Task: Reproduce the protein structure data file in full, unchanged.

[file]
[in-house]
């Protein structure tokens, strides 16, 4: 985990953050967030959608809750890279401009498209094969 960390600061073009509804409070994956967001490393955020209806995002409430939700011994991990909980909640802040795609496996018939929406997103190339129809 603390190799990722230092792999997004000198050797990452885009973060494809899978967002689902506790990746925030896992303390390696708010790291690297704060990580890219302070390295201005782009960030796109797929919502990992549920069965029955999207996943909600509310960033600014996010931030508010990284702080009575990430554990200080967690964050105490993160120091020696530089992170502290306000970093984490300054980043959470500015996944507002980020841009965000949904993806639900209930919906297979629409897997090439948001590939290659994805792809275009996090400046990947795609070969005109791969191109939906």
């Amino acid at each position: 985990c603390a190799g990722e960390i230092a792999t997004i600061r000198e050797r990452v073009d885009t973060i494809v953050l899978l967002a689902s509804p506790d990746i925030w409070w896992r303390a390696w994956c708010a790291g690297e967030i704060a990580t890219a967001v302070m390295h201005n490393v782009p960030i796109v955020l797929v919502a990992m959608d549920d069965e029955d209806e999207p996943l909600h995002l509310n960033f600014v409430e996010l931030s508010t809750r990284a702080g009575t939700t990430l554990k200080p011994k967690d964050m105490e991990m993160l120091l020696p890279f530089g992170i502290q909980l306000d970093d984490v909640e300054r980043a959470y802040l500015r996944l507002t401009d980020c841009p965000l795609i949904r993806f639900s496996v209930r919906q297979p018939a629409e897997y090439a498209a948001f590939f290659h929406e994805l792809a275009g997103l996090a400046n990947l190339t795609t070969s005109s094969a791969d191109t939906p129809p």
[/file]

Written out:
[in-house]
């Protein structure tokens, strides 16, 4: 985990953050967030959608809750890279401009498209094969 960390600061073009509804409070994956967001490393955020209806995002409430939700011994991990909980909640802040795609496996018939929406997103190339129809 603390190799990722230092792999997004000198050797990452885009973060494809899978967002689902506790990746925030896992303390390696708010790291690297704060990580890219302070390295201005782009960030796109797929919502990992549920069965029955999207996943909600509310960033600014996010931030508010990284702080009575990430554990200080967690964050105490993160120091020696530089992170502290306000970093984490300054980043959470500015996944507002980020841009965000949904993806639900209930919906297979629409897997090439948001590939290659994805792809275009996090400046990947795609070969005109791969191109939906």
């Amino acid at each position: 985990c603390a190799g990722e960390i230092a792999t997004i600061r000198e050797r990452v073009d885009t973060i494809v953050l899978l967002a689902s509804p506790d990746i925030w409070w896992r303390a390696w994956c708010a790291g690297e967030i704060a990580t890219a967001v302070m390295h201005n490393v782009p960030i796109v955020l797929v919502a990992m959608d549920d069965e029955d209806e999207p996943l909600h995002l509310n960033f600014v409430e996010l931030s508010t809750r990284a702080g009575t939700t990430l554990k200080p011994k967690d964050m105490e991990m993160l120091l020696p890279f530089g992170i502290q909980l306000d970093d984490v909640e300054r980043a959470y802040l500015r996944l507002t401009d980020c841009p965000l795609i949904r993806f639900s496996v209930r919906q297979p018939a629409e897997y090439a498209a948001f590939f290659h929406e994805l792809a275009g997103l996090a400046n990947l190339t795609t070969s005109s094969a791969d191109t939906p129809p």